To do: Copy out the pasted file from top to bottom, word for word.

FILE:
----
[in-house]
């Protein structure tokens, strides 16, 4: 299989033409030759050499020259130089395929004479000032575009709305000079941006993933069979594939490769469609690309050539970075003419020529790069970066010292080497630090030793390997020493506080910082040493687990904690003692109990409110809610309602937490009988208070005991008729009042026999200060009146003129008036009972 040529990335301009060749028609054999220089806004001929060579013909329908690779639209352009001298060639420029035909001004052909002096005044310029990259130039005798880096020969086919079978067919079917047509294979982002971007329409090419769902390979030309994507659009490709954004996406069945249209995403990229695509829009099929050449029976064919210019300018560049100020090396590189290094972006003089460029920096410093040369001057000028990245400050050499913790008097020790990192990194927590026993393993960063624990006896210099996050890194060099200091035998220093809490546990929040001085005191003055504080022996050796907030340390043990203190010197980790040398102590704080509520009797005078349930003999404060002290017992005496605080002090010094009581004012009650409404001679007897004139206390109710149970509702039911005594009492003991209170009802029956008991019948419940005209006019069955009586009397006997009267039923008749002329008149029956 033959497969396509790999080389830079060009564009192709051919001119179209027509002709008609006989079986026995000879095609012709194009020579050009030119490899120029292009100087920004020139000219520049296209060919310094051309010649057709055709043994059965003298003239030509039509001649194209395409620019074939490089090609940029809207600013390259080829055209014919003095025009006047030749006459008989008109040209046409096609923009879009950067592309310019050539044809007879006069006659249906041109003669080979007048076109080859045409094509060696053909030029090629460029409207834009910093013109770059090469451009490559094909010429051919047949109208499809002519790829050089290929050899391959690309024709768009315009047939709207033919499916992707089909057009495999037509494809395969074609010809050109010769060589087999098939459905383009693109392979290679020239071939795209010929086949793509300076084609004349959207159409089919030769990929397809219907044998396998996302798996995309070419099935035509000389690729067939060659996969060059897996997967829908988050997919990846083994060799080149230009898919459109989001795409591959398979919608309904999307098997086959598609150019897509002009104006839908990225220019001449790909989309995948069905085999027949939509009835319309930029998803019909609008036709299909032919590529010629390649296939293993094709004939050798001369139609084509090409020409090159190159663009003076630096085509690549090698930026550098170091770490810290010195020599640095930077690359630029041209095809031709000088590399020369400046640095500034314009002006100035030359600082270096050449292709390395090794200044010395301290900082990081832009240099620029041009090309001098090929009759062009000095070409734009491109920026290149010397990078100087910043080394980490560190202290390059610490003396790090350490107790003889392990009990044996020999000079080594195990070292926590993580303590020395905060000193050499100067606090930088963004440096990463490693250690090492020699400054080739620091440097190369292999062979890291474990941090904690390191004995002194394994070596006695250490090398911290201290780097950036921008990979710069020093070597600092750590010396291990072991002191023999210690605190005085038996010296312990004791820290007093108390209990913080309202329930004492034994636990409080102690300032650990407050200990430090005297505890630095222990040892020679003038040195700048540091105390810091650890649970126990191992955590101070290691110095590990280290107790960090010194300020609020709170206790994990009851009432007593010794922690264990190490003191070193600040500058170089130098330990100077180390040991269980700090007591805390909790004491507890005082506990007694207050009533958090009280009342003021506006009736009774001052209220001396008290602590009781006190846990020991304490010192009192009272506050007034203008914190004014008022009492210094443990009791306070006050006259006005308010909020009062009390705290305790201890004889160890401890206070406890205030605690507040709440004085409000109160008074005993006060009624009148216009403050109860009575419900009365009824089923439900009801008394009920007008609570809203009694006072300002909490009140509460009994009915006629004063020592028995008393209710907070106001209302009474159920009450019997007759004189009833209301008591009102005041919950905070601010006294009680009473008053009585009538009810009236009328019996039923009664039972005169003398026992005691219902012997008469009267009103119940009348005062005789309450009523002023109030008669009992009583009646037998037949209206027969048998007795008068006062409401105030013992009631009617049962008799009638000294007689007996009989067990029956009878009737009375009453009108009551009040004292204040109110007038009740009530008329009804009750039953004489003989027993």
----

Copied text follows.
[in-house]
């Protein structure tokens, strides 16, 4: 299989033409030759050499020259130089395929004479000032575009709305000079941006993933069979594939490769469609690309050539970075003419020529790069970066010292080497630090030793390997020493506080910082040493687990904690003692109990409110809610309602937490009988208070005991008729009042026999200060009146003129008036009972 040529990335301009060749028609054999220089806004001929060579013909329908690779639209352009001298060639420029035909001004052909002096005044310029990259130039005798880096020969086919079978067919079917047509294979982002971007329409090419769902390979030309994507659009490709954004996406069945249209995403990229695509829009099929050449029976064919210019300018560049100020090396590189290094972006003089460029920096410093040369001057000028990245400050050499913790008097020790990192990194927590026993393993960063624990006896210099996050890194060099200091035998220093809490546990929040001085005191003055504080022996050796907030340390043990203190010197980790040398102590704080509520009797005078349930003999404060002290017992005496605080002090010094009581004012009650409404001679007897004139206390109710149970509702039911005594009492003991209170009802029956008991019948419940005209006019069955009586009397006997009267039923008749002329008149029956 033959497969396509790999080389830079060009564009192709051919001119179209027509002709008609006989079986026995000879095609012709194009020579050009030119490899120029292009100087920004020139000219520049296209060919310094051309010649057709055709043994059965003298003239030509039509001649194209395409620019074939490089090609940029809207600013390259080829055209014919003095025009006047030749006459008989008109040209046409096609923009879009950067592309310019050539044809007879006069006659249906041109003669080979007048076109080859045409094509060696053909030029090629460029409207834009910093013109770059090469451009490559094909010429051919047949109208499809002519790829050089290929050899391959690309024709768009315009047939709207033919499916992707089909057009495999037509494809395969074609010809050109010769060589087999098939459905383009693109392979290679020239071939795209010929086949793509300076084609004349959207159409089919030769990929397809219907044998396998996302798996995309070419099935035509000389690729067939060659996969060059897996997967829908988050997919990846083994060799080149230009898919459109989001795409591959398979919608309904999307098997086959598609150019897509002009104006839908990225220019001449790909989309995948069905085999027949939509009835319309930029998803019909609008036709299909032919590529010629390649296939293993094709004939050798001369139609084509090409020409090159190159663009003076630096085509690549090698930026550098170091770490810290010195020599640095930077690359630029041209095809031709000088590399020369400046640095500034314009002006100035030359600082270096050449292709390395090794200044010395301290900082990081832009240099620029041009090309001098090929009759062009000095070409734009491109920026290149010397990078100087910043080394980490560190202290390059610490003396790090350490107790003889392990009990044996020999000079080594195990070292926590993580303590020395905060000193050499100067606090930088963004440096990463490693250690090492020699400054080739620091440097190369292999062979890291474990941090904690390191004995002194394994070596006695250490090398911290201290780097950036921008990979710069020093070597600092750590010396291990072991002191023999210690605190005085038996010296312990004791820290007093108390209990913080309202329930004492034994636990409080102690300032650990407050200990430090005297505890630095222990040892020679003038040195700048540091105390810091650890649970126990191992955590101070290691110095590990280290107790960090010194300020609020709170206790994990009851009432007593010794922690264990190490003191070193600040500058170089130098330990100077180390040991269980700090007591805390909790004491507890005082506990007694207050009533958090009280009342003021506006009736009774001052209220001396008290602590009781006190846990020991304490010192009192009272506050007034203008914190004014008022009492210094443990009791306070006050006259006005308010909020009062009390705290305790201890004889160890401890206070406890205030605690507040709440004085409000109160008074005993006060009624009148216009403050109860009575419900009365009824089923439900009801008394009920007008609570809203009694006072300002909490009140509460009994009915006629004063020592028995008393209710907070106001209302009474159920009450019997007759004189009833209301008591009102005041919950905070601010006294009680009473008053009585009538009810009236009328019996039923009664039972005169003398026992005691219902012997008469009267009103119940009348005062005789309450009523002023109030008669009992009583009646037998037949209206027969048998007795008068006062409401105030013992009631009617049962008799009638000294007689007996009989067990029956009878009737009375009453009108009551009040004292204040109110007038009740009530008329009804009750039953004489003989027993």